By Derrell S. Peel, Oklahoma State University Extension Livestock Marketing Specialist
Many years of cattle herd liquidation, due to drought and other factors, have left the beef industry with such low cattle inventories that severe reductions in beef production are inevitable
Many years of cattle herd liquidation, due to drought and other factors, have left the beef industry with such low cattle inventories that severe reductions in beef production are inevitable. Beef production in 2014 is projected to total roughly 24.4 billion pounds, down 5.2 percent from last year and the smallest annual beef production in the U.S. since 1994. Cattle slaughter through mid-November is down 7.1 percent, including a 3.6 percent decline in steer slaughter and an 8.3 percent decrease in heifer slaughter. Total steer and heifer slaughter in 2014 is projected to be the smallest since 1968. The industry has offset some of the reduction in cattle slaughter by increasing carcass weights, with current steer carcass weights at record levels of 906 pounds, up 28 pounds year over year and heifer carcass weights at 829 pounds (down one pound from the week earlier record level of 830 pounds), and up 23 pounds from last year.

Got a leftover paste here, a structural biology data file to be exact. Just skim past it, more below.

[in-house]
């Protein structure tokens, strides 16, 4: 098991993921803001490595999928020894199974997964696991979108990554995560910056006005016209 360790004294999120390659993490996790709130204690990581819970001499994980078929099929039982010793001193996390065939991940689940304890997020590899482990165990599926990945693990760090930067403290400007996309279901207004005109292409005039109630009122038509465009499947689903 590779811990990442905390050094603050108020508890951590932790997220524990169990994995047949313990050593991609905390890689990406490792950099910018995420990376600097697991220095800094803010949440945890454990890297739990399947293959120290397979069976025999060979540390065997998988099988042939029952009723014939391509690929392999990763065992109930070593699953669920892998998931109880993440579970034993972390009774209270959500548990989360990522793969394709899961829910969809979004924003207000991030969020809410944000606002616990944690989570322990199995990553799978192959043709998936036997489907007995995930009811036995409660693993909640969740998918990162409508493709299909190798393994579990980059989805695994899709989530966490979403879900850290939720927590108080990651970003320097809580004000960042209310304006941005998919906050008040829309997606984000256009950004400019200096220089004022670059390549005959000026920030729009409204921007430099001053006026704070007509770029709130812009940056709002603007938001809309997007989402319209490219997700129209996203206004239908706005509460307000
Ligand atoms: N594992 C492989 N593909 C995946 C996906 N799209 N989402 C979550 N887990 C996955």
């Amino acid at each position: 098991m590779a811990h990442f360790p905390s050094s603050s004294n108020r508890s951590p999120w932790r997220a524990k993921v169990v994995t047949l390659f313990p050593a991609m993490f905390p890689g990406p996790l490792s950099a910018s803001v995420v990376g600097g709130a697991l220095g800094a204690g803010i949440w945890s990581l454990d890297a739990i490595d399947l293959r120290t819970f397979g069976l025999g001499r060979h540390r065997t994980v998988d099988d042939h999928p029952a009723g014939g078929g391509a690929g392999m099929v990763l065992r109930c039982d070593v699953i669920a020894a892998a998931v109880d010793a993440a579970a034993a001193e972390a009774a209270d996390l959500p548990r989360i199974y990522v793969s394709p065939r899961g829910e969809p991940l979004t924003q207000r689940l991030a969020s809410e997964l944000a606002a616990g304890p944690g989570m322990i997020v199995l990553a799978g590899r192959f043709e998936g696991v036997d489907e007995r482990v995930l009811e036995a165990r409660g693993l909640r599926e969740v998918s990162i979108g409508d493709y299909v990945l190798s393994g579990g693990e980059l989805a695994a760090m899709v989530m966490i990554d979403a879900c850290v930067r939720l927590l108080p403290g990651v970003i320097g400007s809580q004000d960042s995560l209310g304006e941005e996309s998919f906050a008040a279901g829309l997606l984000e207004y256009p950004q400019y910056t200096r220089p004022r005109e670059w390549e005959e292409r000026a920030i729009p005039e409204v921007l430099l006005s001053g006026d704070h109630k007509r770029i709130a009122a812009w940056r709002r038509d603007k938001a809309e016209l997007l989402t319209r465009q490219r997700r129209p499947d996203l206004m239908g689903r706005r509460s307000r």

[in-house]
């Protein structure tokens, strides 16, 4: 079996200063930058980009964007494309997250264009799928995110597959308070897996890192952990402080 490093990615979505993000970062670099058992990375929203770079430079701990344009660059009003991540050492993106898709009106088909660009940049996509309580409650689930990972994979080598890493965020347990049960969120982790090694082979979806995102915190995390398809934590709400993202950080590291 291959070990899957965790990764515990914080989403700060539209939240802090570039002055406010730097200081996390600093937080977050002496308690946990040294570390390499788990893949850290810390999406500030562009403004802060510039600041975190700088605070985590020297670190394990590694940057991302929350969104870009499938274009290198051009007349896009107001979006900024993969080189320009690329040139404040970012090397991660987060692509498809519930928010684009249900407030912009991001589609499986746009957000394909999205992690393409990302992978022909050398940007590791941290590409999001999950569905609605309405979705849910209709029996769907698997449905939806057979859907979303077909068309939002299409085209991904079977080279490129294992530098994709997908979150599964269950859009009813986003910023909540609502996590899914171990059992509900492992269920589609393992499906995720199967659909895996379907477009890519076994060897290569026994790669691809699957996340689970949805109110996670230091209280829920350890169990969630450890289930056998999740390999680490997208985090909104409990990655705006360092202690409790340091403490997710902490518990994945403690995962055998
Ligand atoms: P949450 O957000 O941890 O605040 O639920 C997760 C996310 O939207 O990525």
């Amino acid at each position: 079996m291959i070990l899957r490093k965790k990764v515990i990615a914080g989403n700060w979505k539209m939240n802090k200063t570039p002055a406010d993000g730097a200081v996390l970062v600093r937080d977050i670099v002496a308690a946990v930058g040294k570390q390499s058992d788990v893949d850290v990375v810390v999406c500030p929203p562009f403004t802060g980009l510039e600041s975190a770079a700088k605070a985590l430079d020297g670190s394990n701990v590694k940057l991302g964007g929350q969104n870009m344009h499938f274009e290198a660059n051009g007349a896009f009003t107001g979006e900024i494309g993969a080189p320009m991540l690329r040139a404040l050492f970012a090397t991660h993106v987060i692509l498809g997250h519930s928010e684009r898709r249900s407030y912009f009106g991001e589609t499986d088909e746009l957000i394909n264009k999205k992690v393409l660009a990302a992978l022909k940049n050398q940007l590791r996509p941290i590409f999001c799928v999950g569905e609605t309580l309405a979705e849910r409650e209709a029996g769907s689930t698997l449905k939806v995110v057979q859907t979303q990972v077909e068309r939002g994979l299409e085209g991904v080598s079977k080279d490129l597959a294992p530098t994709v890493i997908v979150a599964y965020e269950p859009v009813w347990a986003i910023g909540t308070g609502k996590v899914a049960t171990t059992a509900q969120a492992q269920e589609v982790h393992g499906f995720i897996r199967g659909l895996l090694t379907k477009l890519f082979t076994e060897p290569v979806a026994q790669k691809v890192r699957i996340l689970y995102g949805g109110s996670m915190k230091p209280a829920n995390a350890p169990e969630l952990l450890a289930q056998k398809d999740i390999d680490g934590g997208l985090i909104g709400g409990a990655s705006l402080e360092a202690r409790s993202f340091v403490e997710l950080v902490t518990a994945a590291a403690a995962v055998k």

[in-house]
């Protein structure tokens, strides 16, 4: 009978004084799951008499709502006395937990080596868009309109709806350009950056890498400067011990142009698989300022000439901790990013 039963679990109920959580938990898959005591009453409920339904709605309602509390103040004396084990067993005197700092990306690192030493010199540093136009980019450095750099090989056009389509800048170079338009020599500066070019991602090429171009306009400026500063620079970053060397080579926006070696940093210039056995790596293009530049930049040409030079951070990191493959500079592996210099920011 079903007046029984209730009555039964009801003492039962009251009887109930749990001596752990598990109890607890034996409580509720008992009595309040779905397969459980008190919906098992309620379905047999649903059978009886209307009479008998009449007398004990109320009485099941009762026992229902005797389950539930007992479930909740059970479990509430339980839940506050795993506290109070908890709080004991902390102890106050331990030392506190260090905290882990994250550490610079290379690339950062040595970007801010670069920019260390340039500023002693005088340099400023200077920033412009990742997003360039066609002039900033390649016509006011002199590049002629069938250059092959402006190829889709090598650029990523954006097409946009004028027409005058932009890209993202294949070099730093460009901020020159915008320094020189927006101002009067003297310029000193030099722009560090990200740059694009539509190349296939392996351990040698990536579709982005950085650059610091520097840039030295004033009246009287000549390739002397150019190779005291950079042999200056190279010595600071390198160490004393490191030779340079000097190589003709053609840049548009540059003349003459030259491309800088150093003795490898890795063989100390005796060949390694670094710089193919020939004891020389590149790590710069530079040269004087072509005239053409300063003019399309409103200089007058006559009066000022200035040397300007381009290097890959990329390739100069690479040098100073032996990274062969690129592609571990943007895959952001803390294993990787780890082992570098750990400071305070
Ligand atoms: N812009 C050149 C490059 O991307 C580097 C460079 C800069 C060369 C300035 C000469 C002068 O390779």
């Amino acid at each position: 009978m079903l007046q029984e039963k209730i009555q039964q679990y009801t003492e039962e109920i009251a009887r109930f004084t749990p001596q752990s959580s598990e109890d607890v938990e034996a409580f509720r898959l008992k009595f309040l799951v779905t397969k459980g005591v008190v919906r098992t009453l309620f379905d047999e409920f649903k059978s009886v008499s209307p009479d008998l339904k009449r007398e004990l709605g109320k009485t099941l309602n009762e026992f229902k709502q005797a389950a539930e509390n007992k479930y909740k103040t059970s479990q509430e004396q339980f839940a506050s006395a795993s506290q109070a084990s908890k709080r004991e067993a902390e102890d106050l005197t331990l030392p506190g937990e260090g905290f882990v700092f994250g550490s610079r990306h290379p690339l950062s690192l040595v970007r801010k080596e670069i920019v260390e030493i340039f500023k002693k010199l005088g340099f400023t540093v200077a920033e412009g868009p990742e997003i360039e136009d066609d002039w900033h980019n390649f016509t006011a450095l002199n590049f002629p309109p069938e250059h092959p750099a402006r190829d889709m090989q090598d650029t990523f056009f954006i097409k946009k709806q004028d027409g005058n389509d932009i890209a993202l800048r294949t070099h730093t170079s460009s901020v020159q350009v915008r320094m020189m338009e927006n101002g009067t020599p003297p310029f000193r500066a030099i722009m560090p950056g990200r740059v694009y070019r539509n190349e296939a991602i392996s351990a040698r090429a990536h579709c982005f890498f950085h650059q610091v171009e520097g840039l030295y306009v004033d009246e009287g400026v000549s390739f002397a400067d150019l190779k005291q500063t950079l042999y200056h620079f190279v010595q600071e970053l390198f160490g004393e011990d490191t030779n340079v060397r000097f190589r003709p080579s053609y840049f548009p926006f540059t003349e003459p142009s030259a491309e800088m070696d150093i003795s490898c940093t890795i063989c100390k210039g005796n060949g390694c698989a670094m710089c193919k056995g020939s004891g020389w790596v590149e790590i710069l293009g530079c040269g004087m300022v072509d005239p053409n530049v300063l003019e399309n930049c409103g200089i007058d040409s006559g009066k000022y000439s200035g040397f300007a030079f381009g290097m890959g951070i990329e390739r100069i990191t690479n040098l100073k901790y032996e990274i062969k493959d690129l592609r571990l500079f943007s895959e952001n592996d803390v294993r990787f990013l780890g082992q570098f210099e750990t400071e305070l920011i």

Concerns about beef demand have preoccupied the beef industry for many months and will continue for months to come as beef production is expected to fall in 2015 and into 2016 pushing retail prices higher. Steer and heifer slaughter is expected to decrease another two percent in 2015 which, depending on carcass weights, would contribute to another 1 to 1.5 percent decrease in total beef production. While beef demand in 2014 has been unexpectedly strong, the challenges will continue for many months. Retail prices have risen significantly in 2014 with All-Fresh beef prices currently 20 percent higher than year ago levels. Current retail prices undoubtedly do not fully reflect the impacts of declining beef supplies, even if production stabilized at current levels. With additional decreases in beef production ahead, the demand challenges will persist.
CLICK HERE to read the rest of the article.
Posted by Jami Howell